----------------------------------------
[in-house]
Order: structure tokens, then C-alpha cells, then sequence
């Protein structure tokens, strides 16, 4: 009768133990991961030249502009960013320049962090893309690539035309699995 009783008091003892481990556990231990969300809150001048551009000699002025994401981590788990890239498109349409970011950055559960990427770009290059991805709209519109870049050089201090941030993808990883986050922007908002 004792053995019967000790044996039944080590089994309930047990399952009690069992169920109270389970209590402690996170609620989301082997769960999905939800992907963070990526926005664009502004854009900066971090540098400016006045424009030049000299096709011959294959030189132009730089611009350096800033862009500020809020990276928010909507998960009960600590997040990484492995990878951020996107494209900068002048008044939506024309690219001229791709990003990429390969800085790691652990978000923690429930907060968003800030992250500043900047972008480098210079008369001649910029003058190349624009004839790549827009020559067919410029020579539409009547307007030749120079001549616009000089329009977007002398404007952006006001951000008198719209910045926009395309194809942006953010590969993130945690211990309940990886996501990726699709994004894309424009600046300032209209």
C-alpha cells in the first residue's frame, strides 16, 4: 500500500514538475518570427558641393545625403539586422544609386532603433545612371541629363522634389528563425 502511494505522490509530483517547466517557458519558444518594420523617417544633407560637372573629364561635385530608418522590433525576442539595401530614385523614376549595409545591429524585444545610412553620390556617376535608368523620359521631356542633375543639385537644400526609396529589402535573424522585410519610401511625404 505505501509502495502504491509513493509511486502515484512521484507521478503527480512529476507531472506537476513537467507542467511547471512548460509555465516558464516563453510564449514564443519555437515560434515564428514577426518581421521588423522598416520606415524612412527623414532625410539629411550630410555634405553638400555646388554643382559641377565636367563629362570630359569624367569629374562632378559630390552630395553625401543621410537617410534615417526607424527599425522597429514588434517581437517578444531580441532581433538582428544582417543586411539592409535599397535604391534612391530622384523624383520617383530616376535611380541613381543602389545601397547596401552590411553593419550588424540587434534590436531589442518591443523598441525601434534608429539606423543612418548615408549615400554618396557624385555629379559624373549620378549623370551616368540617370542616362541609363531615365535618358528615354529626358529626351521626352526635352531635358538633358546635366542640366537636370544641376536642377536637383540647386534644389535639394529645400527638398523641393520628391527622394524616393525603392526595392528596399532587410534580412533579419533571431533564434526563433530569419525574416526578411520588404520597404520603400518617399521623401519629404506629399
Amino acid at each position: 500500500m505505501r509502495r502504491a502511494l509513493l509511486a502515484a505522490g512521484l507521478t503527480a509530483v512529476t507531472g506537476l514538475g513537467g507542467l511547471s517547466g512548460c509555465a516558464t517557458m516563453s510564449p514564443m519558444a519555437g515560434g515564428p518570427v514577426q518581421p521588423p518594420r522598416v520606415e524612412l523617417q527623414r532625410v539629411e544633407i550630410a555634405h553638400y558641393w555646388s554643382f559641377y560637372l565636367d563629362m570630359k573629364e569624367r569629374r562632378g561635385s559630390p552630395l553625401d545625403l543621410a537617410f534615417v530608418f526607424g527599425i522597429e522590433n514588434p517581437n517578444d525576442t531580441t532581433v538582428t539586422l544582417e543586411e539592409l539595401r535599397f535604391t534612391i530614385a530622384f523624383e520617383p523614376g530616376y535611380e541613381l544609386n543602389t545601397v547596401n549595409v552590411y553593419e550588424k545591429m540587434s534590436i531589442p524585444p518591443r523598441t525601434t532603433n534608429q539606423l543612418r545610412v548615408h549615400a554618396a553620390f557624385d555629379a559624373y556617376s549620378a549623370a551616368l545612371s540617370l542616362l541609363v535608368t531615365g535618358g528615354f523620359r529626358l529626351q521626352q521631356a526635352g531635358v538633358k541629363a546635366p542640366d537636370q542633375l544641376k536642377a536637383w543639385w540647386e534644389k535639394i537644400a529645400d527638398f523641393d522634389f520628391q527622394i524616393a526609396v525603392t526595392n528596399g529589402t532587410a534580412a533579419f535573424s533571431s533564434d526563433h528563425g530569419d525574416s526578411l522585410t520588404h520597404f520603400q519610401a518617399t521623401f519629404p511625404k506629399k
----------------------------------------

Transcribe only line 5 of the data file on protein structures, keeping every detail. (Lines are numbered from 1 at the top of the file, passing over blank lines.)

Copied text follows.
Amino acid at each position: 500500500m505505501r509502495r502504491a502511494l509513493l509511486a502515484a505522490g512521484l507521478t503527480a509530483v512529476t507531472g506537476l514538475g513537467g507542467l511547471s517547466g512548460c509555465a516558464t517557458m516563453s510564449p514564443m519558444a519555437g515560434g515564428p518570427v514577426q518581421p521588423p518594420r522598416v520606415e524612412l523617417q527623414r532625410v539629411e544633407i550630410a555634405h553638400y558641393w555646388s554643382f559641377y560637372l565636367d563629362m570630359k573629364e569624367r569629374r562632378g561635385s559630390p552630395l553625401d545625403l543621410a537617410f534615417v530608418f526607424g527599425i522597429e522590433n514588434p517581437n517578444d525576442t531580441t532581433v538582428t539586422l544582417e543586411e539592409l539595401r535599397f535604391t534612391i530614385a530622384f523624383e520617383p523614376g530616376y535611380e541613381l544609386n543602389t545601397v547596401n549595409v552590411y553593419e550588424k545591429m540587434s534590436i531589442p524585444p518591443r523598441t525601434t532603433n534608429q539606423l543612418r545610412v548615408h549615400a554618396a553620390f557624385d555629379a559624373y556617376s549620378a549623370a551616368l545612371s540617370l542616362l541609363v535608368t531615365g535618358g528615354f523620359r529626358l529626351q521626352q521631356a526635352g531635358v538633358k541629363a546635366p542640366d537636370q542633375l544641376k536642377a536637383w543639385w540647386e534644389k535639394i537644400a529645400d527638398f523641393d522634389f520628391q527622394i524616393a526609396v525603392t526595392n528596399g529589402t532587410a534580412a533579419f535573424s533571431s533564434d526563433h528563425g530569419d525574416s526578411l522585410t520588404h520597404f520603400q519610401a518617399t521623401f519629404p511625404k506629399k